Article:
“Do everything with a mind that lets go. Do not expect any praise or reward. If you let go a little, you will have a little peace. If you let go a lot, you will have a lot of peace. If you let go completely, you will know complete peace and freedom. Your struggles with the world will have come to an end.”
– Achaan Cha, A Still Forest Pool
When we practice mindfulness, when we learn to notice thoughts without getting carried by their content, and when we learn to sit with pain or discomfort, we practicing letting go. Most clients who come to see me are holding firmly onto something—their story, their fears, losses, expectations, relationships, or possessions—even when these things cause them pain and suffering. We all tend to hold those things and more. Learning to let go can be an act of release and healing.
The major part of holding takes place in thoughts: obsessive thoughts, worries for the future and regrets of the past, thoughts that form your life philosophy and beliefs about who you are and your journey in the world. There are three ways of mindfulness practice that cultivate letting go of the grip of thoughts.
Awareness and Exploration
By bringing awareness to the content of thoughts through inquiry, one can learn to identify themes and topics that rise repeatedly, note them, and simply observe them without getting involved in their content. This “scientific” observation approach serves as a way to let go. When you are curios about the phenomenon of thoughts, you naturally are less attached to the message that the thought carries. Observing the process of how thoughts emerge, develop, rise and fall, and appear and disappear helps to neutralize identification with the content of the thought.
Focusing on the Breath, the Body, or an Object
The basic method for practicing mindfulness is to focus on the breath. When the meditator notices thoughts coming, he or she just shifts awareness back to the breath. This gentle inner action of shifting awareness serves as a practice of letting go. When one notices thoughts, the tendency is to follow, to get engaged in the content of the thought, even if this engagement brings pain and suffering. Noticing the inner activity of thinking and choosing not to get involved, but rather to reconnect with the breath, is an act of letting go. You allow yourself to let go of the thought.
Physical openness: Holding means tightness. Holding with your hand means that you tightened and folded your fingers. When we hold sadness, anger, hatred, worries, and more, there is a tightness and closing in the chest, belly, and jaws. Adapting a sense of openness and developing a sense of wide chest, open arms, and open face helps to let go of the inner holding and tightness.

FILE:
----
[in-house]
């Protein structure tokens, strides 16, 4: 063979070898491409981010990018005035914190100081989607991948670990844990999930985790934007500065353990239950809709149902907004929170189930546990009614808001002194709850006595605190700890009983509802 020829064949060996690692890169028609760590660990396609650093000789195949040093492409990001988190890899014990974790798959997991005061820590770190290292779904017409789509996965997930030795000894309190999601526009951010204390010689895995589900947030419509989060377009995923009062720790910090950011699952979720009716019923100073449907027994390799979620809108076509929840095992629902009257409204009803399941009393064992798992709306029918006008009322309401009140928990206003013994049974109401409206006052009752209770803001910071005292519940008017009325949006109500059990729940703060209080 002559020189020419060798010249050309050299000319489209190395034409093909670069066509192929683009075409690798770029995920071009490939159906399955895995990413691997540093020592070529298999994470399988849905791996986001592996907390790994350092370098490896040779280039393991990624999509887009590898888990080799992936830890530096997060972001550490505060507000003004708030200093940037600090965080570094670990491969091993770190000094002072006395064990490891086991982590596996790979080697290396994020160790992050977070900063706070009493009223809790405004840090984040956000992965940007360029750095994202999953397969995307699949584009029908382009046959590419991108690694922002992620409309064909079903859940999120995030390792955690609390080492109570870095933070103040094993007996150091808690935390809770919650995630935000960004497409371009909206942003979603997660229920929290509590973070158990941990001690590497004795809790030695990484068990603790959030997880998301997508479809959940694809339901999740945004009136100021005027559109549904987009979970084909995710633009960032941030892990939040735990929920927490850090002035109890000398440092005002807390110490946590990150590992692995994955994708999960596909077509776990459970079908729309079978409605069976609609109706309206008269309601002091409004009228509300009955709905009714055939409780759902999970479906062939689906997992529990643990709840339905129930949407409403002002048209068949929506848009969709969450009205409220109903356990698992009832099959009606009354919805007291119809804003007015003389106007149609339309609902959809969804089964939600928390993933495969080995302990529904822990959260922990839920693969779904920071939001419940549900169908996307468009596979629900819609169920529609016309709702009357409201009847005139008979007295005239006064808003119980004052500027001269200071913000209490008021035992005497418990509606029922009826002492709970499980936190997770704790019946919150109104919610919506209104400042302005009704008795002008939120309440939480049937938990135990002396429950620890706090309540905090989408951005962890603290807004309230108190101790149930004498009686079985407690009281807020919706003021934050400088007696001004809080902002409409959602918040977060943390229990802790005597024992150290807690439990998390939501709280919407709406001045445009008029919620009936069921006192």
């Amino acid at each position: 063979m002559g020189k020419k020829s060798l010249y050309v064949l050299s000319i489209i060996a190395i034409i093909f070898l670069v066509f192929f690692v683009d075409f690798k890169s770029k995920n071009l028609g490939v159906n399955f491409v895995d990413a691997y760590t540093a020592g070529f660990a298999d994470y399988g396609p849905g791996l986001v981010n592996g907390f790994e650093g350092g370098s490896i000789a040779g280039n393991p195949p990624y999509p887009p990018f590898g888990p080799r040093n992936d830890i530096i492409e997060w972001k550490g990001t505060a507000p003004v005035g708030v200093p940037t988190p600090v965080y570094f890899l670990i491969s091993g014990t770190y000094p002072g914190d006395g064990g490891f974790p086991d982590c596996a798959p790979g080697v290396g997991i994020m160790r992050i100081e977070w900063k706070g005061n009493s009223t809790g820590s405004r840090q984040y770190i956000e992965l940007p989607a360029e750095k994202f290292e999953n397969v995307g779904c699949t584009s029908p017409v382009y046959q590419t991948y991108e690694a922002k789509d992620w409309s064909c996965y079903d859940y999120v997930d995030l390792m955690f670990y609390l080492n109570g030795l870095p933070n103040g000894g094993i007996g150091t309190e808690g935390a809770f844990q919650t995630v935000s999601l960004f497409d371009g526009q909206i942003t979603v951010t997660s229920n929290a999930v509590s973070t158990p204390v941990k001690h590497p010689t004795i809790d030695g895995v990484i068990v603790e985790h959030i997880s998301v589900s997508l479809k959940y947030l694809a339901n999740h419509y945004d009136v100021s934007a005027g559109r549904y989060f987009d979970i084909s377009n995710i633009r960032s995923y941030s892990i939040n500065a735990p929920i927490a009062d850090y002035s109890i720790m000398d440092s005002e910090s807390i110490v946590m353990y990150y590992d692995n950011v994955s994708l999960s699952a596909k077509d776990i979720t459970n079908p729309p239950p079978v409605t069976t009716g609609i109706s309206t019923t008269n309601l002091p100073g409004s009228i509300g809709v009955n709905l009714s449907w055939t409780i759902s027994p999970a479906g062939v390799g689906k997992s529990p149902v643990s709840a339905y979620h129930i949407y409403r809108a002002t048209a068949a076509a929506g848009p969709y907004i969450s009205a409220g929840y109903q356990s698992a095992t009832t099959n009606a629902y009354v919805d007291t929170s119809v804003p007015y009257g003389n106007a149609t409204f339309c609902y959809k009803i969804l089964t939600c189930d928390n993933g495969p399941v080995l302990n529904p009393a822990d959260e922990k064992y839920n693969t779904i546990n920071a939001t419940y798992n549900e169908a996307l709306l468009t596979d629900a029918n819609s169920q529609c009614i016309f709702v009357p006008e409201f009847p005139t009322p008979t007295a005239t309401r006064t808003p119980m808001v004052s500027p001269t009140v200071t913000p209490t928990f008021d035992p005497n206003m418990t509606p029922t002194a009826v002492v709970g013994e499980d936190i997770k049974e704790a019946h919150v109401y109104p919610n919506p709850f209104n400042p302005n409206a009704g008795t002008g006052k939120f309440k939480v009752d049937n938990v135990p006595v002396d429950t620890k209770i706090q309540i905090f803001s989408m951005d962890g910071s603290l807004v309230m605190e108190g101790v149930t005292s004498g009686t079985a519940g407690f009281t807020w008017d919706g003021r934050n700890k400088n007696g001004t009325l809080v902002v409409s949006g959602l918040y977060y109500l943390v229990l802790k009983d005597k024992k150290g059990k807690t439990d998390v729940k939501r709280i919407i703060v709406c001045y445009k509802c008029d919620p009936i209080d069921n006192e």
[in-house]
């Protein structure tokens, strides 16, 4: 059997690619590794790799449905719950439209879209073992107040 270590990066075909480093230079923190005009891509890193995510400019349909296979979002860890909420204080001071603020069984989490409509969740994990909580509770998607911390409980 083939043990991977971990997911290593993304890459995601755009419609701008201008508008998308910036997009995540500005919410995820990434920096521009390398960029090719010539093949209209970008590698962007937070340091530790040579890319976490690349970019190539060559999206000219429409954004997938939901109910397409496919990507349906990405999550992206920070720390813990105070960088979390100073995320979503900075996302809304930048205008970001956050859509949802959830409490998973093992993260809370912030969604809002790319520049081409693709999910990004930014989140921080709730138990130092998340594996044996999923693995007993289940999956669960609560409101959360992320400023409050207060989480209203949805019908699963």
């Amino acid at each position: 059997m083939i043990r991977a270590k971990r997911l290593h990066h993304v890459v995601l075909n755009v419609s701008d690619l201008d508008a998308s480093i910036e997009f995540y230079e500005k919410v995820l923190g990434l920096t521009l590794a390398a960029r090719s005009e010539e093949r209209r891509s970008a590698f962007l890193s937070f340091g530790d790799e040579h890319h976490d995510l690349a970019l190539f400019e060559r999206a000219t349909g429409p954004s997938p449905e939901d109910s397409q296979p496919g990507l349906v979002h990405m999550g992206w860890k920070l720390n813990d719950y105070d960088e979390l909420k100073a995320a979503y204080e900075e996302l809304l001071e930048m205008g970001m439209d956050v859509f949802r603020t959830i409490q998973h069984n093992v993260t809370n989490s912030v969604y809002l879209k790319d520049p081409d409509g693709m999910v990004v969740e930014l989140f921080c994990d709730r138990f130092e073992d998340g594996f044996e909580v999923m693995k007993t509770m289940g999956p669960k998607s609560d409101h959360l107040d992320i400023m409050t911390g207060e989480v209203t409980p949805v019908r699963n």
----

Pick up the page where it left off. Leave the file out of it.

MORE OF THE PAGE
Mental openness: Developing a wider view of a problem, and seeing the relative place it takes in the whole tapestry of one’s life, helps to let go of the sense of emergency and magnitude of whatever one holds. Assuming perspective can apply not just to one’s life, but also to the general scheme of things and the place of the individual within the society, nature, and the universe. These forms of mental openness release constant hovering over the issue and give a sense of release.
Mindfulness is not Distraction
We all know of another way to let go, usually for a limited amount of time, the way of distraction. Distractions can be helpful sometimes to ease tension, anxiety, and pain, and as long as they are not destructive, they can be used. However, distractions are not part of mindfulness, and their affect is limited, with no cumulative effect of growth.
It is important to note that in the mindfulness methods, the idea is not to ignore a problem or avoid addressing it—it is about a choice between suffering and freedom. One can still choose to deal with issues that need to be addressed, but do it from a place of non-attachment. Letting go releases the energy that was captured by holding to be used for creative and meaningful changes.
© Copyright 2010 by Yael Schweitzer, LCSW, BC-DMT. All Rights Reserved. Permission to publish granted to GoodTherapy.org.
The preceding article was solely written by the author named above. Any views and opinions expressed are not necessarily shared by GoodTherapy.org. Questions or concerns about the preceding article can be directed to the author or posted as a comment below.